We also gain a set carry instruction, SEC, hoping to make subtraction-by-addition a little easier, as we lack a subtract instruction. And we gained a little by squeezing the carry bit into the link register. We needed that - the design now uses 100% of the Function Blocks in the CPLD.

    Here's the updated spec.

  • OPC-1 gets subroutines!

    BigEd06/13/2017 at 13:49 0 comments

    We made an update, adding a link register and three instructions, which give us subroutine capability. There's still no stack!

    The cost of this update, in fitting in the CPLD, was one address bit, so we move down from a 12 bit address space to 11 bits.

    JSR stores the current PC in the link register and the accumulator - the PC is 11 bits, the accumulator only 8, so we needed a 3 bit link register. RTS copies the link and accumulator into the PC. That's almost enough, but to save a return address we need access to the link register, so LXA exchanges the link register and the accumulator.

    In fact here's the spec on the subject:

    • Subroutine call and returns are handled by the LXA, JSR and RTS instructions. When a JSR instruction is issued the upper 3 bits of the PC are placed into a link register and the lower 8 bits are stored in the accumulator. On entering the subroutine the accumulator value should be saved and then using the LXA instruction the link register bits can be moved to the accumulator and saved also. On leaving a subroutine the return address needs to be retrieved by the reverse of this process. First get the upper return address bits into the accumulator, then transfer them to the link register using LXA and finally get the lower return address bits into the accumulator. Executing the RTS will now set the PC to the 11 bit value made by concatenating link register with accumulator.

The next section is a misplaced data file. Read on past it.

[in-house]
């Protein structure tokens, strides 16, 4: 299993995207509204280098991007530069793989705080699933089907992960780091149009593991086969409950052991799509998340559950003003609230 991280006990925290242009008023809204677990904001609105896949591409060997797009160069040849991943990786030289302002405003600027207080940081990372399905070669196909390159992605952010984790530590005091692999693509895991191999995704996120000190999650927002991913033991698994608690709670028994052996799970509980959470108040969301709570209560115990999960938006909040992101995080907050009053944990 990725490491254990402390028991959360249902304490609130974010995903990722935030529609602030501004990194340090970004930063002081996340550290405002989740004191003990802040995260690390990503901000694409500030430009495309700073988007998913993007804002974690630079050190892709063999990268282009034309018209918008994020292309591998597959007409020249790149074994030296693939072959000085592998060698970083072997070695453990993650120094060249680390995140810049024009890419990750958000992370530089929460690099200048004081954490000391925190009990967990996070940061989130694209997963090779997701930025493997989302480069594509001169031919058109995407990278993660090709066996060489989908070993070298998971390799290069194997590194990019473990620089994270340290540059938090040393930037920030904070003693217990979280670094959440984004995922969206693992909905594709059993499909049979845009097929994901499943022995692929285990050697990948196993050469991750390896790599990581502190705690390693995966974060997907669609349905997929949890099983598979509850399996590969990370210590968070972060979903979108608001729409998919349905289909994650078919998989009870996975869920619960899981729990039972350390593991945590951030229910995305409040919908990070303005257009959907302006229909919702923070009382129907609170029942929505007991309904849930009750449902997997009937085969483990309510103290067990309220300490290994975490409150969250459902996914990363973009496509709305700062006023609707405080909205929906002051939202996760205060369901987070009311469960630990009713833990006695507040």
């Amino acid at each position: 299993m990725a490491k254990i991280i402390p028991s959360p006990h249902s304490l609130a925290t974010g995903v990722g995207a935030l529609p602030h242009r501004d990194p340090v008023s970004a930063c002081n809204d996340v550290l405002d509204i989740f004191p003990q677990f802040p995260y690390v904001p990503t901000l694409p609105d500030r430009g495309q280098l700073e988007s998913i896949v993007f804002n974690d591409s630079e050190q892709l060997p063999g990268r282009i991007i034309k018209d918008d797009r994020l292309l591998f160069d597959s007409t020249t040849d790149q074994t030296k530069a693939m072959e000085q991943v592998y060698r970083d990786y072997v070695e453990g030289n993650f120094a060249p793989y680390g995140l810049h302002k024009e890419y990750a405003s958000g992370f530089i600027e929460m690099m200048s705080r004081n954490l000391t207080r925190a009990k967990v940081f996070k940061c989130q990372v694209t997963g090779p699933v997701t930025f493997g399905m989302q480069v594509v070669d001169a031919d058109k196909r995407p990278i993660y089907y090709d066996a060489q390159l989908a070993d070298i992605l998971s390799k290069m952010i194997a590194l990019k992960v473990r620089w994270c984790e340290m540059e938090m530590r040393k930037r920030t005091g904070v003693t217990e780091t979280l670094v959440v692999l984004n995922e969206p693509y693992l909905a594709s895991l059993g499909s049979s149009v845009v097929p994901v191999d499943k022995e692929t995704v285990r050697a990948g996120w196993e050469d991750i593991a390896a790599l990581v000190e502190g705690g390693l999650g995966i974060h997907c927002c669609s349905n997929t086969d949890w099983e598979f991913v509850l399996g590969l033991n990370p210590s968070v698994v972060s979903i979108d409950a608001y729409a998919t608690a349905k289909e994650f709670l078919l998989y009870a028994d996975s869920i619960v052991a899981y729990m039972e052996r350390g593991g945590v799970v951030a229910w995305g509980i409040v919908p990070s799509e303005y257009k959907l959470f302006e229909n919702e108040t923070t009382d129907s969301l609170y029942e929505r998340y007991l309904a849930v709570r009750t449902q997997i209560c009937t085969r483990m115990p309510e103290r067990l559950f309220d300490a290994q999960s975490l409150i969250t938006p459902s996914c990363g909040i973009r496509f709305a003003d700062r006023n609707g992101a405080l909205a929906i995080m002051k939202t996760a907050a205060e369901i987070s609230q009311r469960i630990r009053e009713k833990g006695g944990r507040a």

• OPC-1 first cut

    BigEd06/10/2017 at 12:46 0 comments

    Our aim here was to see if we could fit a useful CPU on a CPLD. We chose the Xilinx 9572 because we've used it before, and there's a breadboard-friendly dev board for it.

    At the same time we wanted to see if we could describe a CPU in one page.

    The 6502 is nice and simple but is too large for a CPLD and too complex to be described in one page, so we started with that and threw out the stack pointer, the index registers, and almost all the instructions. We're left with an accumulator machine, and we kept just two flags: the carry and the zero.

    The first cut has a fixed instruction format of two bytes, which allows for two addressing modes: eight instructions in direct mode with a 12 bit operand, and sixteen instructions in implied/immediate mode with just an 8 bit operand. So we get a 12 bit address space, and a 256 byte zero page. We get LDA, ADD, SUB, and AND with two addressing modes, and STA. NOT, JP, JPC, JPZ and SEC with just one addressing mode.

    With this version, not only must stack management be manual, but also subroutines have to be managed manually, perhaps by using a Wheeler Jump. Maybe self-modifying code would be essential. It's certainly a fully capable CPU though.

    At this stage we also had an assembler and an emulator, both written in Python. See GitHub.